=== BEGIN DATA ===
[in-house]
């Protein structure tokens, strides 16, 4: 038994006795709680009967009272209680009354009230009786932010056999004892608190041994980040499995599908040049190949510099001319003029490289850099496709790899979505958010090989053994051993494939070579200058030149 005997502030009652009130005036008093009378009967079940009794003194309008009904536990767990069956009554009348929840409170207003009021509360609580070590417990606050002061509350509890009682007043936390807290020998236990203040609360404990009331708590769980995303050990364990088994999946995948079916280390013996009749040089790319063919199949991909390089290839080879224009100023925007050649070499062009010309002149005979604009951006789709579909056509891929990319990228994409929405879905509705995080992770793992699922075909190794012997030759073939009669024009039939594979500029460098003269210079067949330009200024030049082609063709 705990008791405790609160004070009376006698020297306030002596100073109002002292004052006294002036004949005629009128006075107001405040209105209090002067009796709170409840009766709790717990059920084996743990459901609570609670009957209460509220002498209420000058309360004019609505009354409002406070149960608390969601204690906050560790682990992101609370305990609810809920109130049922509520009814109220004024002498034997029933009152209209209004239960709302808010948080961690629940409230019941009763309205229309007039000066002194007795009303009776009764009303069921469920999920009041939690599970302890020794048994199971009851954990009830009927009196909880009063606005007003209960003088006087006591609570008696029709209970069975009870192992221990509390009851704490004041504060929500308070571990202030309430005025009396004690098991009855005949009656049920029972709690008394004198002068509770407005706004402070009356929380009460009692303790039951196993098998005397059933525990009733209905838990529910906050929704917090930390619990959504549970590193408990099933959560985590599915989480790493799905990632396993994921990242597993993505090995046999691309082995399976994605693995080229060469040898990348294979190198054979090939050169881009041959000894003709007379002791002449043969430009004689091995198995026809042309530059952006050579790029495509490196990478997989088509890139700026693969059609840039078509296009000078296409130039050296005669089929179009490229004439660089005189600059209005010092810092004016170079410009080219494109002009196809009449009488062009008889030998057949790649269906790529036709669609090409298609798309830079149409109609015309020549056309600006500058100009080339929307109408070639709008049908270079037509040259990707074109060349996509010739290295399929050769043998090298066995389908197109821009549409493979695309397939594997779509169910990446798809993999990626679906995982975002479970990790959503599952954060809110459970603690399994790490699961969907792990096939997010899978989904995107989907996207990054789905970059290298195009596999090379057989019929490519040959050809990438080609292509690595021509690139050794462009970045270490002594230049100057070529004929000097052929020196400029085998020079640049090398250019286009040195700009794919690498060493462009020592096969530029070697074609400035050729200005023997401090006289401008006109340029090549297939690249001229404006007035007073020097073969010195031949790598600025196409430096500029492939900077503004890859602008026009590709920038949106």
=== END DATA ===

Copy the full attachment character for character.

[in-house]
């Protein structure tokens, strides 16, 4: 038994006795709680009967009272209680009354009230009786932010056999004892608190041994980040499995599908040049190949510099001319003029490289850099496709790899979505958010090989053994051993494939070579200058030149 005997502030009652009130005036008093009378009967079940009794003194309008009904536990767990069956009554009348929840409170207003009021509360609580070590417990606050002061509350509890009682007043936390807290020998236990203040609360404990009331708590769980995303050990364990088994999946995948079916280390013996009749040089790319063919199949991909390089290839080879224009100023925007050649070499062009010309002149005979604009951006789709579909056509891929990319990228994409929405879905509705995080992770793992699922075909190794012997030759073939009669024009039939594979500029460098003269210079067949330009200024030049082609063709 705990008791405790609160004070009376006698020297306030002596100073109002002292004052006294002036004949005629009128006075107001405040209105209090002067009796709170409840009766709790717990059920084996743990459901609570609670009957209460509220002498209420000058309360004019609505009354409002406070149960608390969601204690906050560790682990992101609370305990609810809920109130049922509520009814109220004024002498034997029933009152209209209004239960709302808010948080961690629940409230019941009763309205229309007039000066002194007795009303009776009764009303069921469920999920009041939690599970302890020794048994199971009851954990009830009927009196909880009063606005007003209960003088006087006591609570008696029709209970069975009870192992221990509390009851704490004041504060929500308070571990202030309430005025009396004690098991009855005949009656049920029972709690008394004198002068509770407005706004402070009356929380009460009692303790039951196993098998005397059933525990009733209905838990529910906050929704917090930390619990959504549970590193408990099933959560985590599915989480790493799905990632396993994921990242597993993505090995046999691309082995399976994605693995080229060469040898990348294979190198054979090939050169881009041959000894003709007379002791002449043969430009004689091995198995026809042309530059952006050579790029495509490196990478997989088509890139700026693969059609840039078509296009000078296409130039050296005669089929179009490229004439660089005189600059209005010092810092004016170079410009080219494109002009196809009449009488062009008889030998057949790649269906790529036709669609090409298609798309830079149409109609015309020549056309600006500058100009080339929307109408070639709008049908270079037509040259990707074109060349996509010739290295399929050769043998090298066995389908197109821009549409493979695309397939594997779509169910990446798809993999990626679906995982975002479970990790959503599952954060809110459970603690399994790490699961969907792990096939997010899978989904995107989907996207990054789905970059290298195009596999090379057989019929490519040959050809990438080609292509690595021509690139050794462009970045270490002594230049100057070529004929000097052929020196400029085998020079640049090398250019286009040195700009794919690498060493462009020592096969530029070697074609400035050729200005023997401090006289401008006109340029090549297939690249001229404006007035007073020097073969010195031949790598600025196409430096500029492939900077503004890859602008026009590709920038949106």